By 1926, downtown Sarasota was strutting its stuff with the opening of the A.B. Edwards Theater, an early mixed-use development graced by an elaborate three-story-high entrance. In addition to a movie theater, the building had ground-floor shops, second-story offices and third-story apartments.

In 1983, it was dusted off as the Sarasota Opera House.
Just in time to save the 2008 winter season, the opera house reopened March 1 after extensive updating and remodeling, to the tune of $20 million. It has medium-sized Sarasota being written up for opera by both London’s Financial Times and L’Opera magazine, based in Milan, Italy.

The presence of the opera, the Ringling College of Art and Design, the Ringling Museum and dozens of downtown art galleries — well-established features of the cultural landscape — made it all the easier for those who came during this decade’s boom years. In the Ritz-Carlton Sarasota’s wake came a passel of fancy condominiums and upscale shops and restaurants. The people who moved into those new condos, in turn, encouraged Whole Foods to establish its downtown Sarasota store, giving the area even more of a center of gravity.

Back when Ritz announced it would build a hotel here, Lynn Robbins of Coldwell Banker began making calls to Naples to find out what difference the hotel might make. The answer, she found, was that it would completely change the landscape for the rich.

“What it did do, it brought a lot of people here who heard about Sarasota, but they wouldn’t come here unless there was a Ritz or a Waldorf or a Four Seasons,” Robbins said. “And they come here and they fall in love with it and buy a second, third or fourth home.”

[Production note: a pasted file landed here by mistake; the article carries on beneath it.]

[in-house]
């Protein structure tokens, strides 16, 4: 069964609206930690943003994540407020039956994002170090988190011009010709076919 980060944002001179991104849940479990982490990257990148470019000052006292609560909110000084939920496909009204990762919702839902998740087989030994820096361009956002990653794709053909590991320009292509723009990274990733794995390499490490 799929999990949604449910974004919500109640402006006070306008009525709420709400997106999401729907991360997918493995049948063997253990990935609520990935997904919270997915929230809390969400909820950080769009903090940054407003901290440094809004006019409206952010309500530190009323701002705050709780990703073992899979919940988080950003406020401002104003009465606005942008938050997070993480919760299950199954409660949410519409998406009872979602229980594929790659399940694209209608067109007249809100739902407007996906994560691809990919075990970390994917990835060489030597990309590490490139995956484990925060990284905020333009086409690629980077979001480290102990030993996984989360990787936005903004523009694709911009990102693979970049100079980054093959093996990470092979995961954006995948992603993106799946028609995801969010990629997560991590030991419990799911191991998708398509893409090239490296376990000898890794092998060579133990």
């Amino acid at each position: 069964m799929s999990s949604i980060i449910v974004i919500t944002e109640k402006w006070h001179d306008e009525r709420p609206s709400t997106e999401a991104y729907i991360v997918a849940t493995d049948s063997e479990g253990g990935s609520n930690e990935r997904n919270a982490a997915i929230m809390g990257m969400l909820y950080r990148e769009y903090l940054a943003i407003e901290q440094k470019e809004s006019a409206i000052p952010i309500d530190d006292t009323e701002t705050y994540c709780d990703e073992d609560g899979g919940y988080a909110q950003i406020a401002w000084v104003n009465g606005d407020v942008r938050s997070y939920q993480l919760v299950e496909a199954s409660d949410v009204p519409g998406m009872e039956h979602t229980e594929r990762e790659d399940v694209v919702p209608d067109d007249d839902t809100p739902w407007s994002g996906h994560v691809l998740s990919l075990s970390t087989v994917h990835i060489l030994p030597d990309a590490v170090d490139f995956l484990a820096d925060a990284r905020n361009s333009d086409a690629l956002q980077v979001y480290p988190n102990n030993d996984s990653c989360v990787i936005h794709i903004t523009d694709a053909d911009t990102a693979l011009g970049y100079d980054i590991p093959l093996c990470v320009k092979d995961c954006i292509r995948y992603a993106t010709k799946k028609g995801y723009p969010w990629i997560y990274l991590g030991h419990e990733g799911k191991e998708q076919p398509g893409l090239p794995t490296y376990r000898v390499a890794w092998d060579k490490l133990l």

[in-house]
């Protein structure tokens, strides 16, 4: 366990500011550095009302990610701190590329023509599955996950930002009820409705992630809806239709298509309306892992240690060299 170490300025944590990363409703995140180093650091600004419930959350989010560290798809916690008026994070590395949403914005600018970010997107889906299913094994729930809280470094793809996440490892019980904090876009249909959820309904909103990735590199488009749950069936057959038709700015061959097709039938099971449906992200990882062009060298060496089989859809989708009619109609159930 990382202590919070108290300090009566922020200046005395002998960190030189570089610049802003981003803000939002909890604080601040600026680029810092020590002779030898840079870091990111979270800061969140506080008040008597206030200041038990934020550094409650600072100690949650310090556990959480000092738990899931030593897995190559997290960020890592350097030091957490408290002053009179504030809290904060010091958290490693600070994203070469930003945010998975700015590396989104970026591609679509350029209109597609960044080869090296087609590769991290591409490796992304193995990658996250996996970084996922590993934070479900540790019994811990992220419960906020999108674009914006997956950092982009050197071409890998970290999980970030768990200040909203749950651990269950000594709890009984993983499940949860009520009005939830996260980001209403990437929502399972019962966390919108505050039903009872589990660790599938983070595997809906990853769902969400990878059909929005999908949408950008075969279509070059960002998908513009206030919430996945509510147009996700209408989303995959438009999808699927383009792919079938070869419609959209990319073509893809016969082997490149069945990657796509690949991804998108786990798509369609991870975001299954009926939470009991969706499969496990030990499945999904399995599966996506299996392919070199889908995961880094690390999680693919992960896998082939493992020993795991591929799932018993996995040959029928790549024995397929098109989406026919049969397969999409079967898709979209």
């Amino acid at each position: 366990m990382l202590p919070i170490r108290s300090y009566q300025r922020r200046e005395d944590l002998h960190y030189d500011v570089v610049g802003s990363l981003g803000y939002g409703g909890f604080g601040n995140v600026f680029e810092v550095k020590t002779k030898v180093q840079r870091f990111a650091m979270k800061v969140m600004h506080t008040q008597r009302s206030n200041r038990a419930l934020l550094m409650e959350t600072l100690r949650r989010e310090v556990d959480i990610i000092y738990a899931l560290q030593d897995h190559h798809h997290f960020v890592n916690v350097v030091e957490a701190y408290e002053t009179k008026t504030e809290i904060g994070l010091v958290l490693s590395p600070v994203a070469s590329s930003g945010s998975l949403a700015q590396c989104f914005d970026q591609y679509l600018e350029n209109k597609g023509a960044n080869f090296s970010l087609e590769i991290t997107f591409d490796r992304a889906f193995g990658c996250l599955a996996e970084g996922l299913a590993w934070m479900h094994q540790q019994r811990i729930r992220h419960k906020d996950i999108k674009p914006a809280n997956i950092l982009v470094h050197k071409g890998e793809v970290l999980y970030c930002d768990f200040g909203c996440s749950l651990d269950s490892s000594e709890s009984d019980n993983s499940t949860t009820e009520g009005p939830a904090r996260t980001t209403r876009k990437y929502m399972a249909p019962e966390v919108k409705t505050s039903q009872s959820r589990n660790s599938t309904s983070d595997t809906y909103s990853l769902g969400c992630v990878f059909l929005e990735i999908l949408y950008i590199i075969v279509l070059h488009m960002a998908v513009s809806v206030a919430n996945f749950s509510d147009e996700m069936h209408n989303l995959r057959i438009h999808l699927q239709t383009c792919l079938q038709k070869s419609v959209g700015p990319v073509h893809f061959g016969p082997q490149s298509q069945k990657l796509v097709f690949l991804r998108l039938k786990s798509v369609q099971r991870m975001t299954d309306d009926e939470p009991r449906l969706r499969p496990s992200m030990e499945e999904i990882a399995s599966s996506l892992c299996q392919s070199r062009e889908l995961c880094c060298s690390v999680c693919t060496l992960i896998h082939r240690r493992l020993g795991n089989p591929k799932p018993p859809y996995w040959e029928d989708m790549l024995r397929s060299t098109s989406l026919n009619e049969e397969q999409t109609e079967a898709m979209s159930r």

This Ritz effect continues to generate ripples.
Consider Hyde Park Steakhouse — scheduled to open Tuesday — where Kobe beef burgers and Russian caviar are on the bar menu — or the Paris-based jewelry house Van Cleef & Arpels, which moved into Southgate mall late last year.

No quiet ribbon-cutting would do for the jeweler. Instead, Van Cleef & Arpels flew in soprano Patricia Johnson, a specialist in the Italian bel canto repertoire. Johnson has performed at The Met with the New York City Opera, and her European debut was as Konstanze in Mozart’s “Die Entführung aus dem Serail” with the Komische Oper Berlin.

“It appealed to our core client,” said Nathalie Diamantis, a vice president for the New York-based jeweler. “We often do things with the arts.”

Jet set
One solid barometer of how Sarasota is catching on with the jet set comes from Flight Options, which sells flight hours aboard a private, crewed jet.

“You put a deposit down, draw travel time against that,” said company spokeswoman Cindi Deutschmann-Ruiz. “It takes $100,000 to begin.”

With prices of $3,400 to $8,000 per hour, $100,000 can be exhausted quickly.
Flight Options recently cranked out a Top 10 list of places rich people want to take its jets during the winter. Sarasota came in at No. 6.

Palm Beach was No. 1, and the Sundance Film Festival pushed Salt Lake City into the No. 2 slot. After that came Las Vegas, Naples and Boca Raton. The ski village of Aspen, Colo., was No. 8.

Retail cachet
Retail is another sign of Sarasota’s growing cachet.

Before signing on the dotted line in Sarasota, Neiman-Marcus studied, among other things, just how many black-tie events were held each year. The company did extensive demographic and psychographic
research, said Wayne Hussey, the company’s vice president of development.

The Dallas-based retailer is known for selling Armani tuxedos and gowns, as well as fashions by Versacci, Gucci, Roberto Cavelli, Nina Ricci and Carolina Herrera, and it operates just 39 stores. They are in places like Bal Harbour, Palm Beach, Beverly Hills, New York, Honolulu, Las Vegas, San Francisco, Boston and Denver.

The Sarasota community has “a very sophisticated and fashion-conscious segment of residents,” Hussey said.

“The thing that appeals to us is its diversity — its strong business environment, the cultural element that it offers, compared to other Florida cities, and its high level of season.”